3. Save the Benadryl/safe non-chemical cocktail alternative, for arrival, 16 time zones later:  if you prep smart for the flight (and you have super awesome kids like I do), your biggest concern is honestly the fact that when you arrive, bleary eyed and exhausted, that your toddler(s) will be ready to have a jump fest on the sacred flat surface (bed) you’ve been dreaming of for what’s now nearing 24 hours of travel.  You can go about this one of two ways:  a) you can dope em up for a local on-time bed-time and HOPE they actually sleep for more than 4 hours OR you can b) save the melatonin/magnesium for 3 o’clock in the morning, when their body is like “hey, SELF, it’s 11am and you should be running like a banche through the park” and you’re like “hey, body of my child, SHUT YOUR BLOODY MOUTH, it’s 3am and you NEED TO BE SLEEPING STILL!”

4. Repeat #2 for as many nights as your little monster requires.  For our big little person, this barely necessitates 1 night.  For our smaller little person, adjustment takes up to a week (he really commits himself to just about everything, including his circadium rhythm).

5. Keep the important stuff in an intuitive place… one that your sleep deprived, super jet lagged self will be able to place at 4am when your diaper wearing toddler turns up wet or out of nowhere wakes up blazing and needs tylenol/belladonna.

6. Make sure you bring the flavor of the day stuffed friend and a cozy blanket.  My four year old has never had a problem adjusting to new sleeping environments; I like to think it’s at least partly due to the fact that we’ve always brought her familiar sleeping sitch with her.  The 2 year old on the other hand… well… we kinda screwed up with that one, but I’ll save that for another day.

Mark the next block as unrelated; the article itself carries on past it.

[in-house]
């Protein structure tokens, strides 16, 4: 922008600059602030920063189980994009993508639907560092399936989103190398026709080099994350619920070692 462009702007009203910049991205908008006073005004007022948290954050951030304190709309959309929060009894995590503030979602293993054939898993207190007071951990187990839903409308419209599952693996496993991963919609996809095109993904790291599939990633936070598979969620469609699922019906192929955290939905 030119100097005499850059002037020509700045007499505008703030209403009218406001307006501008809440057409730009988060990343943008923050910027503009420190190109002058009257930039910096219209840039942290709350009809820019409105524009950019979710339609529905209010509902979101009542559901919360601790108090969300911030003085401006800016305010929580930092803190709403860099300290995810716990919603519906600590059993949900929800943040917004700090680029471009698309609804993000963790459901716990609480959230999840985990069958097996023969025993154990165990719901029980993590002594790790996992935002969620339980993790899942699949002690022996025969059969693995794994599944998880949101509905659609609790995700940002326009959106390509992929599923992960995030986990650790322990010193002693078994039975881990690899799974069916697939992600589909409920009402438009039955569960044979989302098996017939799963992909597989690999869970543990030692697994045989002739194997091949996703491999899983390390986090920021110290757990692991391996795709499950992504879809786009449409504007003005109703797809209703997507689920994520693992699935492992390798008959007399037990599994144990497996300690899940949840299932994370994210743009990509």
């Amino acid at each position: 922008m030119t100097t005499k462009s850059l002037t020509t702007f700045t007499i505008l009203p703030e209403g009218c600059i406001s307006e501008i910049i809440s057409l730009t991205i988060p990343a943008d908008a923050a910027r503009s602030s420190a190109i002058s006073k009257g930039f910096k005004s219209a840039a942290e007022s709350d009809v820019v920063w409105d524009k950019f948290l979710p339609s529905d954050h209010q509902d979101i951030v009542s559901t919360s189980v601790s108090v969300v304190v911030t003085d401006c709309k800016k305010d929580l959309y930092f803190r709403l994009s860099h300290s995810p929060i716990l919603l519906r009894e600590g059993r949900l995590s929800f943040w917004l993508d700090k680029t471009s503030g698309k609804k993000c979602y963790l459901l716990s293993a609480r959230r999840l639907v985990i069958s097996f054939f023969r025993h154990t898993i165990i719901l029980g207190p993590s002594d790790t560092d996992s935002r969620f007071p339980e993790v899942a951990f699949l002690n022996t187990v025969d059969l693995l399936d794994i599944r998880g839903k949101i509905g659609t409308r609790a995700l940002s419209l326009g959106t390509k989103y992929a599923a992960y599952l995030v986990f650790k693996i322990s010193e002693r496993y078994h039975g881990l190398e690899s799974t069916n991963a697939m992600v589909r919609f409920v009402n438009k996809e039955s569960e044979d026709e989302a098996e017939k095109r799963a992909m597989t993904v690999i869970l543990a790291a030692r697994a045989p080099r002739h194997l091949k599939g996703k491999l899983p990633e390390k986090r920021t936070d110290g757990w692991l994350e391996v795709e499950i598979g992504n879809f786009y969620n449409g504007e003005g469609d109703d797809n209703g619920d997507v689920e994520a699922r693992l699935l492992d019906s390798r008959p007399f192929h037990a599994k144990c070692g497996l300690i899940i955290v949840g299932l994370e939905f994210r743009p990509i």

7.  Don’t make plans past 6pm for the first few days.  Especially if you’re like us and you run your kids into the ground being out and about ALL day, causing a crap stroller nap and thus, a child who is literally only capable of staring at a television screen past 5pm.  I’m no advocate of TV stimulus in small children, but dude, in times such as these, it’s just the most appropriate tool, for the sake of everyone involved.

8. Remember that you AND the kids are feeling the looped up jet lag.  So, give little Suzie a break when she whines because the bumps on her socks are just unacceptable.  And more than that, give yourself a break when your first reaction is to scream at her.  One day at a time, things are going to get better.

Follow these steps and I’m hoping that you’ll be ready to take another long-distance adventure very soon.  Though, I make no guarantees.  You’ll know you’ve failed when you arrive at 8pm, your kid (in my case, a 2 year old) finally falls asleep at 11:30pm only to wake up 3 hours later, stays awake for the next four hours (causing your head to nearly explode) and ends up locked inside the hotel bathroom (which may or may not have been a result of your frustration – the bathroom part, not the locked door part), where you have to coach him, while he’s belligerently crying, to get it opened again.  If you do, and you very well may, don’t be too hard on yourself, you’ll have joined the ranks of myself and millions of other jet-lagged parents.  It’s no science, probably not even an art form, but it’s all part of the journey… and it’s worth it.